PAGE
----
For example, this is what Claire Melamed, head of the Growth, Poverty and Inequality Programme at the Overseas Development Institute, had to say:
— Claire Melamed (@clairemelamed) 31 mei 2013
It is all too easy to be fooled by rhetoric. Despite its promising transformative discourse, the HLP falls short of recognizing and tackling the economic and political power structures that hamper the desired transformative shifts.
‘The elephant in the room’
Take inequality, described by Andy Sumner, co-director of the King’s International Development Institute at King’s College London, as ‘the elephant in the post-2015 room’. While the HLP report discusses extensively how inequality limits opportunities for development, and calls for an economy in which ‘everyone has what they need to grow and prosper’, it does not target structural inequalities deriving from the global economic system. Rather than a global goal on inequality, the issue is seen as a cross-cutting theme and delegated to national politics. In addition, as Duncan Green, head of research at Oxfam GB, states, while the HLP makes a case for disaggregating data by relevant social groups (i.e. which implicitly implies a recognition that inequality matters), disaggregating data for income inequality seems to apply only to a country’s bottom 20%. Yet the HLP report fails to address the structural inequalities deriving from the global economy, which would require political instruments (on, for example, tax evasion and capital flight) at global level.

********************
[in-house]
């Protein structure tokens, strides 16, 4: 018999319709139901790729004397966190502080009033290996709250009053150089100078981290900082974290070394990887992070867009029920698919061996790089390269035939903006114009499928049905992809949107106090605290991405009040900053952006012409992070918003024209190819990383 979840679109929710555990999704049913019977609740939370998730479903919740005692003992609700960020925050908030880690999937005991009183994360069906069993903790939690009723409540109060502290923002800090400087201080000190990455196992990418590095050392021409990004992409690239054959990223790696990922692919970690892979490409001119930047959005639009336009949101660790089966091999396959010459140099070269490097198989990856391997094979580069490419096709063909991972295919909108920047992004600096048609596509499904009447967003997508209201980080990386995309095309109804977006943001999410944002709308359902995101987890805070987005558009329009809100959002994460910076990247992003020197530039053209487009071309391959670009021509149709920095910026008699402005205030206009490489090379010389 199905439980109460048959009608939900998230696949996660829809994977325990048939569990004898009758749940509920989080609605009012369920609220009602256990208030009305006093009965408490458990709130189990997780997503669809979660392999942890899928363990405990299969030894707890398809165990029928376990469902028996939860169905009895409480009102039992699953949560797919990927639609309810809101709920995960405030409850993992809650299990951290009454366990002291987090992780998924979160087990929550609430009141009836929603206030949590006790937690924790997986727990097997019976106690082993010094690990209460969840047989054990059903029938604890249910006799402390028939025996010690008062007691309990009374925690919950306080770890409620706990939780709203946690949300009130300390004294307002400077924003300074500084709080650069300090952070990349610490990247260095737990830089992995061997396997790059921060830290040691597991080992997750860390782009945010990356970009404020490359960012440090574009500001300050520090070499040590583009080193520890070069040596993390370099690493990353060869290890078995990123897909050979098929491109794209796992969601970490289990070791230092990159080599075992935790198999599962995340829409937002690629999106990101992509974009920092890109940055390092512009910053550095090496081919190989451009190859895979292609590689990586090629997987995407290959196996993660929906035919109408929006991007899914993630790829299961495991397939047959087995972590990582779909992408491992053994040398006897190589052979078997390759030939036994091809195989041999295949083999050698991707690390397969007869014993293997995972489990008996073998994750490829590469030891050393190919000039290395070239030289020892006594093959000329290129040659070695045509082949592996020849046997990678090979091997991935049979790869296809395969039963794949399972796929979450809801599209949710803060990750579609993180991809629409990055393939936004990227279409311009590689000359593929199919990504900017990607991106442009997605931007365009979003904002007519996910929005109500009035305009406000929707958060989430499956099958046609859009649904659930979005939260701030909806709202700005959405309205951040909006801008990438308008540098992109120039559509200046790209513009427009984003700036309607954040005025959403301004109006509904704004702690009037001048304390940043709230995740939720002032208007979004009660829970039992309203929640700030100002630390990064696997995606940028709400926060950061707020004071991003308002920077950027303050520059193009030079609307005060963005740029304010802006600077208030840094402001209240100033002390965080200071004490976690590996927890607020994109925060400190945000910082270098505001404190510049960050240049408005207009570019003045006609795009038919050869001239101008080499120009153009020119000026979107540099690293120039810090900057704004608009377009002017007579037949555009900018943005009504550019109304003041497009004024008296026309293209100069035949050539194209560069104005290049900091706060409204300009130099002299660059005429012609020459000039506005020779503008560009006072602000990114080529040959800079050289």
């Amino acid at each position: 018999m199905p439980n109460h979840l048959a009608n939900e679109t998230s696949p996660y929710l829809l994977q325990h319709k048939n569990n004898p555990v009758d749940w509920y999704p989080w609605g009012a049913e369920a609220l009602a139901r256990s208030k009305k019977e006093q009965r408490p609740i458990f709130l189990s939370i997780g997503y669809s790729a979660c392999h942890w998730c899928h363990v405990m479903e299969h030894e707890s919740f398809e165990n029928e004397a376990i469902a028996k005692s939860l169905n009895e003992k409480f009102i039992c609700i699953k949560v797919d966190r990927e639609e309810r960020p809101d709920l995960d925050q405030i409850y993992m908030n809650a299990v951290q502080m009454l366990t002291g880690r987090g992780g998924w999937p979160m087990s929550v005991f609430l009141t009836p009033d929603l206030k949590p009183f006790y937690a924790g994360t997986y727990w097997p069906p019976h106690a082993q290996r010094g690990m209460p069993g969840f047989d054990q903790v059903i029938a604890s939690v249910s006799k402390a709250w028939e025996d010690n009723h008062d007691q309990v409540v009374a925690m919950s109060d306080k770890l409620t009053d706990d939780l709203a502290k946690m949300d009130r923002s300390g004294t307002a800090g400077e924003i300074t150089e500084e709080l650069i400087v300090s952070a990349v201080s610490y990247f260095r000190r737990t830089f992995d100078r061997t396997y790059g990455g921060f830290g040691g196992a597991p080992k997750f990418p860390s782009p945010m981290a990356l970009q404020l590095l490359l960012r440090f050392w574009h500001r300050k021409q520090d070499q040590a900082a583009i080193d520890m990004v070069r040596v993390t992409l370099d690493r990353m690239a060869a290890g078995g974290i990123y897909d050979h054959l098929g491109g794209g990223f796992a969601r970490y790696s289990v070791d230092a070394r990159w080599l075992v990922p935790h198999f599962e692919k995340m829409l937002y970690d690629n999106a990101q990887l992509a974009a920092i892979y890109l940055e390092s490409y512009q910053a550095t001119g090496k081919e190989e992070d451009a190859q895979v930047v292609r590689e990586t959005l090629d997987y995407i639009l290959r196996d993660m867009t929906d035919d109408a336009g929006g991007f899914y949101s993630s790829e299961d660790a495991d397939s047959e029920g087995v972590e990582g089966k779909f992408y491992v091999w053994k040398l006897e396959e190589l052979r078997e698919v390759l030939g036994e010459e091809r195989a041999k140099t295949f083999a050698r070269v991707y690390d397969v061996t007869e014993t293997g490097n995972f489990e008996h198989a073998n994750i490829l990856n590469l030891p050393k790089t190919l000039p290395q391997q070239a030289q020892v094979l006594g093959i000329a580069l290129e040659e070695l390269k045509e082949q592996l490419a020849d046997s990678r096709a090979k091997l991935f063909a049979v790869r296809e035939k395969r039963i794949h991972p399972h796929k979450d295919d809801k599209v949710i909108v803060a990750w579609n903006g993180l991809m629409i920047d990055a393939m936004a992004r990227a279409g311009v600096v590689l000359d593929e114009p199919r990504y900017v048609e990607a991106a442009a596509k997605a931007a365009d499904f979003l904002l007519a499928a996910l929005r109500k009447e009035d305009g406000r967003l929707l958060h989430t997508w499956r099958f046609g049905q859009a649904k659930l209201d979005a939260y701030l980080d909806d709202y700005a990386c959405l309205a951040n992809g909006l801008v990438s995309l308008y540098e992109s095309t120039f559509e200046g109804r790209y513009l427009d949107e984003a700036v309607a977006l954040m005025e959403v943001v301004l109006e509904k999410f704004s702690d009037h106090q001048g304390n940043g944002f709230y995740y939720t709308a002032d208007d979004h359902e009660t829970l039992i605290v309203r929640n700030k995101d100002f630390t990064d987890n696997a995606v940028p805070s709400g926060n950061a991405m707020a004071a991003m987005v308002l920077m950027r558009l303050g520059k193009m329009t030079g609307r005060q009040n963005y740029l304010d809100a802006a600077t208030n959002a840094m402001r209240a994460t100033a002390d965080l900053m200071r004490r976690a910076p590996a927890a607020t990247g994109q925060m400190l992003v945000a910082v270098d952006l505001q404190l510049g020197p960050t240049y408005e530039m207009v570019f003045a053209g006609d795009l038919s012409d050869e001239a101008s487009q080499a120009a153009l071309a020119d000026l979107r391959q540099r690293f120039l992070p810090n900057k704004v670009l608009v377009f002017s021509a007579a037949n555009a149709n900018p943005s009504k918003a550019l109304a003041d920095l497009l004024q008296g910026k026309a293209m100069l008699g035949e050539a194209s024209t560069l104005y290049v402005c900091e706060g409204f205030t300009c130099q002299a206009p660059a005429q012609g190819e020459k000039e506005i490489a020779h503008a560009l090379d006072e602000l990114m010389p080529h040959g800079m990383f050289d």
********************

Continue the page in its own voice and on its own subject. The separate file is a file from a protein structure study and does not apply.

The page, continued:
Open-ended global partnerships
Similarly, accomplishing the proposed transformative shifts requires more than the vague aspirations mentioned under Goal 12, ‘Create a global enabling environment and catalyze long-term finance’. While the HLP aims to ‘support an open, fair and development-friendly trading system’ and ‘implement reforms to ensure stability of the global financial system’, these targets remain open-ended and do not indicate how governments (and/or corporations) can be pressured to live up to or even formulate the necessary international regulations. This is, in the words of Claire Melamed, clearly a ‘missed opportunity’.
High ambitions, limited impact?
The HLP report now enters the highly politicized realm of the Open Working Group on Sustainability (OWG), where the Panel’s ambitious integrated framework on poverty eradication and sustainable development runs the risk of being overruled. Sustainability is clearly a political issue. During the opening session of the OWG, the chairman of the G77 lost no time in opting for a ‘differentiated responsibility’, in which the SDGs should not place restrictions on countries to fully develop. In the same vein, the BRICS countries are already calling for three different development frameworks: one aimed at poverty reduction (traditional ODA), an SDG framework targeted at the West, and a third that enables the BRICS countries to develop. Getting all the 69 OWG members on the same page will surely be a difficult task, and might well obscure the high ambitions of the HLP.
During the UN General Assembly’s Special Event on the MDGs to be held on 25 September 2013, the OWG will still be up and running. Despite the long wait for it to appear, the HLP report is therefore only a first step in the political process of formulating a future global development agenda. Although it does not tackle the structural political-economical constraints, critical voices might find it worthwhile to support the HLP’s highly ambitious and inclusive report in the upcoming political process, in which UN Member States might primarily pursue their own interests, weakening the global transformative shifts advocated by the panel.